When they’re at their best, it’s more than just about knocking down 3-pointers and locking down the defense for the Colorado Buffaloes.
Led by a tightly knit group of upperclassmen who have fostered a high degree of team chemistry within the program, fans often can tell the Buffs are playing well without even looking at the scoreboard.
On the floor, they’re clapping and encouraging one another on every play. On the bench, they’re celebrating every little effort. And in the empty arenas of the 2020-21 college basketball season, a careful listener might hear music pumping out of the Buffs’ locker room before they hit the floor for pregame warm-ups.
It’s not as if all of that was completely missing on Saturday, when the Buffs lost the Pac-12 Conference championship game against Oregon State. If anything, according to head coach Tad Boyle, CU was almost too intense, wanting that championship prize so desperately the Buffs got away from the loose-but-focused identity that led to six consecutive wins before Saturday’s title-game defeat.
As the Buffs prepare for their first NCAA Tournament appearance in five years, and the first for every player on CU’s roster, Boyle’s club already is looking to strike that difficult yet critical balance. The Buffs want to bring the intensity, of course, but not at the expense of the loose style that has served CU so well.
The fifth-seeded Buffs will face 12th-seeded Georgetown in the opening game of Saturday’s first round play at Butler’s Hinkle Fieldhouse (10:15 a.m. MT, CBS). Though the AP Top 25 is rather inconsequential at this point, on Monday the Buffs moved up one spot to No. 22 in this week’s poll.
“Coach talked to us (Sunday). He wants to deal with us as a team and figure out what kind of jitters there were in the championship game,” CU point guard McKinley Wright IV said. “He just wants us to play free and have fun. (Against OSU) I don’t feel like we were having too much fun. We were so uptight and we wanted to win so bad, we were frustrated with every little mistake. We have to understand that mistakes are a part of the game. We have to tighten up our defense the way we’re capable of doing and just be ourselves. When we’re having fun and getting stops and getting on the run, that’s when we’re at our best.”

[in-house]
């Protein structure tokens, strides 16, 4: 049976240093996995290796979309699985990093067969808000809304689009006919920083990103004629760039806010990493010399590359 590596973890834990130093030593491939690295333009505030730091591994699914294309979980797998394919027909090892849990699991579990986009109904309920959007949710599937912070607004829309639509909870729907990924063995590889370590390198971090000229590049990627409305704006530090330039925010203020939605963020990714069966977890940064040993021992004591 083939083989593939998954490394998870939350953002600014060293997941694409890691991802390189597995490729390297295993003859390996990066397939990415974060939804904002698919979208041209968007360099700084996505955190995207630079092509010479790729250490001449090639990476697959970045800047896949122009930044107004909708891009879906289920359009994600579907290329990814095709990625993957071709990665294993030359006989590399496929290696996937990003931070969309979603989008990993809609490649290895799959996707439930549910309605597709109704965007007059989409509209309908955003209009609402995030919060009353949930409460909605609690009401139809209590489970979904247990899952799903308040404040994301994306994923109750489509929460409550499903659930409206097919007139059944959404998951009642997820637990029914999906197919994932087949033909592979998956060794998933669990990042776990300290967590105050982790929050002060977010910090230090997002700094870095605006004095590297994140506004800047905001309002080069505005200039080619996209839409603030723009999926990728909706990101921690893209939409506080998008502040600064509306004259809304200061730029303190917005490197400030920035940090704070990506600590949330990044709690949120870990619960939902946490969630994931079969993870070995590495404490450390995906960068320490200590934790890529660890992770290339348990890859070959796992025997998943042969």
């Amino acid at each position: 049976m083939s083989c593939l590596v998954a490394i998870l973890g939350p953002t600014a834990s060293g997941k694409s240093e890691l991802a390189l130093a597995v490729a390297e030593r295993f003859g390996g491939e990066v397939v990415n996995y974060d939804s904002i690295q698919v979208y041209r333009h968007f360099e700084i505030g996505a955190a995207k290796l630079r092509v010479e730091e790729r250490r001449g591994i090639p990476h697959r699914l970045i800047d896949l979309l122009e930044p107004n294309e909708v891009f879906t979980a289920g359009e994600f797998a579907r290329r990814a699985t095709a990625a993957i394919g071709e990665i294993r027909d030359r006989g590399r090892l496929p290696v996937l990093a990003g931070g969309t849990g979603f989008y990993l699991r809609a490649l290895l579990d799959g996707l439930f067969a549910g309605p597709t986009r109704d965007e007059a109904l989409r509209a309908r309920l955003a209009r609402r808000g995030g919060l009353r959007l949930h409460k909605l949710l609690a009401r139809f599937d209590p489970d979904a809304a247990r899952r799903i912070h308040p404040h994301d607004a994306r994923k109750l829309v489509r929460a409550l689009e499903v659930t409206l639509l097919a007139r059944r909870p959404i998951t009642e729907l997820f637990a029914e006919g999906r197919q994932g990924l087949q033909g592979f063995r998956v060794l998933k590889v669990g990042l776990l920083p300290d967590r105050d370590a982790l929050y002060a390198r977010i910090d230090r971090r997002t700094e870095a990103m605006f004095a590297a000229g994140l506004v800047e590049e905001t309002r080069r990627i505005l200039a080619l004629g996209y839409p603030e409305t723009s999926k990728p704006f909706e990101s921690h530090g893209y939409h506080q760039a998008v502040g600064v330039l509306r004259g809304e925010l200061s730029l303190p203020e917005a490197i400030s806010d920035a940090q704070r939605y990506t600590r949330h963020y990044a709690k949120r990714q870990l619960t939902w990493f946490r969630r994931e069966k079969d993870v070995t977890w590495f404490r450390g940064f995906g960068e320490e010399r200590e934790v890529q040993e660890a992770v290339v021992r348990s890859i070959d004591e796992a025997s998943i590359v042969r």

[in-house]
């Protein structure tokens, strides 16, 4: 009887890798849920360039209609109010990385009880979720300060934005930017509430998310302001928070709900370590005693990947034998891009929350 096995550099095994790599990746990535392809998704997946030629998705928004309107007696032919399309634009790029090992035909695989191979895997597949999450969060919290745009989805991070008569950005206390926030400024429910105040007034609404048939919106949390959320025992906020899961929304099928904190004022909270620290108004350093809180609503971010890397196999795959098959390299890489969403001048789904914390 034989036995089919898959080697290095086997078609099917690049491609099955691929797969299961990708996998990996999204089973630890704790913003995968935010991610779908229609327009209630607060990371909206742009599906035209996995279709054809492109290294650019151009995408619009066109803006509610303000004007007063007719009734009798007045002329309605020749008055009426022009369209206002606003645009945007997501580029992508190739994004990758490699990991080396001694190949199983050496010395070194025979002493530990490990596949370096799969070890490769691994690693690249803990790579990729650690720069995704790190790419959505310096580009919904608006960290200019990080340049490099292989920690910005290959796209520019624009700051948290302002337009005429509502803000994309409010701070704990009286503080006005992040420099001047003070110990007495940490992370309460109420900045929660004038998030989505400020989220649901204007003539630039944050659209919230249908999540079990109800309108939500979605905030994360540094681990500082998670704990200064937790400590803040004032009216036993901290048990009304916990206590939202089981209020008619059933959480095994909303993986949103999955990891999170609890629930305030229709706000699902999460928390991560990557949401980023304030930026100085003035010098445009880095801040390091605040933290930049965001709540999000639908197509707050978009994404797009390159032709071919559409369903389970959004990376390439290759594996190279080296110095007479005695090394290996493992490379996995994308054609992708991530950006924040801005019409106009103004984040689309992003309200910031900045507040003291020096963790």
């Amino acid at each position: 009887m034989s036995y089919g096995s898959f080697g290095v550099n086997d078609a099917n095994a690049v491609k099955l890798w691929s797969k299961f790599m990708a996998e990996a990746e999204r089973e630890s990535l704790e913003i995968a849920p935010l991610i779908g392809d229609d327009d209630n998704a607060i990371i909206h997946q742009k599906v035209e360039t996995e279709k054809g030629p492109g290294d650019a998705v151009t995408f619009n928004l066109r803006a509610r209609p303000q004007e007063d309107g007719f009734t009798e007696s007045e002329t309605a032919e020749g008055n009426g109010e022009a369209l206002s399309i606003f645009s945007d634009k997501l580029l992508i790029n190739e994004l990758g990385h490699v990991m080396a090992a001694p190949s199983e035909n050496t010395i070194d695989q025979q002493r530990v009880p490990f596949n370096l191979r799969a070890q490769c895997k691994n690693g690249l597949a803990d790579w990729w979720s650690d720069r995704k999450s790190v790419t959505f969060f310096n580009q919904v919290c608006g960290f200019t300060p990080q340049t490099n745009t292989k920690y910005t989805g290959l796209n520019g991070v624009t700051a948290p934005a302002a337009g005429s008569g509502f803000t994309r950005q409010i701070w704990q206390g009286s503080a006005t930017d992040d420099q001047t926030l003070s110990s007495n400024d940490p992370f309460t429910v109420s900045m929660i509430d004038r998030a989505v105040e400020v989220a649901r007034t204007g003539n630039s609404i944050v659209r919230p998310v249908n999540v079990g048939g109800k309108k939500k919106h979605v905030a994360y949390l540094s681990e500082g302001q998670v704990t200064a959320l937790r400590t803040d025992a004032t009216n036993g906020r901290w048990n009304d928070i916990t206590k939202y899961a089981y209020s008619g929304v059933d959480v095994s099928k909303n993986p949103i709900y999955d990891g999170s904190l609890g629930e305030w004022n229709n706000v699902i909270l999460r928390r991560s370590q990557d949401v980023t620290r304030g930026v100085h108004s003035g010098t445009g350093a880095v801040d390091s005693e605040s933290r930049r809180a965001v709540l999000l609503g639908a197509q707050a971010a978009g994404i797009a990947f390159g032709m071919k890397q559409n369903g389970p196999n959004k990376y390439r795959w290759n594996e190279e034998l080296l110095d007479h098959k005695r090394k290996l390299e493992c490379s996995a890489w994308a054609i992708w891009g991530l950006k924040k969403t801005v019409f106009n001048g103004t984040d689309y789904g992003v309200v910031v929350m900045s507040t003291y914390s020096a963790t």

CU didn’t play entirely poorly against OSU, but the Buffs certainly made a number of uncharacteristic mistakes. The Buffs committed five of their 10 turnovers within the game’s first nine minutes. Three of those giveaways occurred on offensive fouls and another on a shot-clock violation.
The Buffs also crashed back to Earth at the free throw line, going 12-for-20 in their worst showing of the season. As Wright alluded to, there is no such thing as a perfect game, and the Buffs are certain to make a few mistakes against the surging Hoyas. The Buffs generally have done well at putting lessons from losses into action, as evidenced by losing back-to-back games only once this season. Taking the ones from the OSU defeat, and letting the inevitable mistakes against Georgetown to slide off their collective backs, could prove to be the key to the Buffs advancing.
“I felt like we were almost too excited, too amped up, and wanted it too much,” Boyle said. “It’s hard to explain in words, I guess. I don’t think it was necessarily tightness in terms of nervousness. We mentally didn’t do some of the things we needed to do in terms of the defensive game plan. And then physically we just got beat to balls on rebounds. The tightness may have come through in the free throw shooting, but we’ve been a great free throw shooting team all year.
“That’s why I’m glad we don’t play until Saturday. It gives me some time to really message this team, that we need to do as a coaching staff, and that is we don’t have to raise our game another level. We just have to play to the level we’re capable of playing.”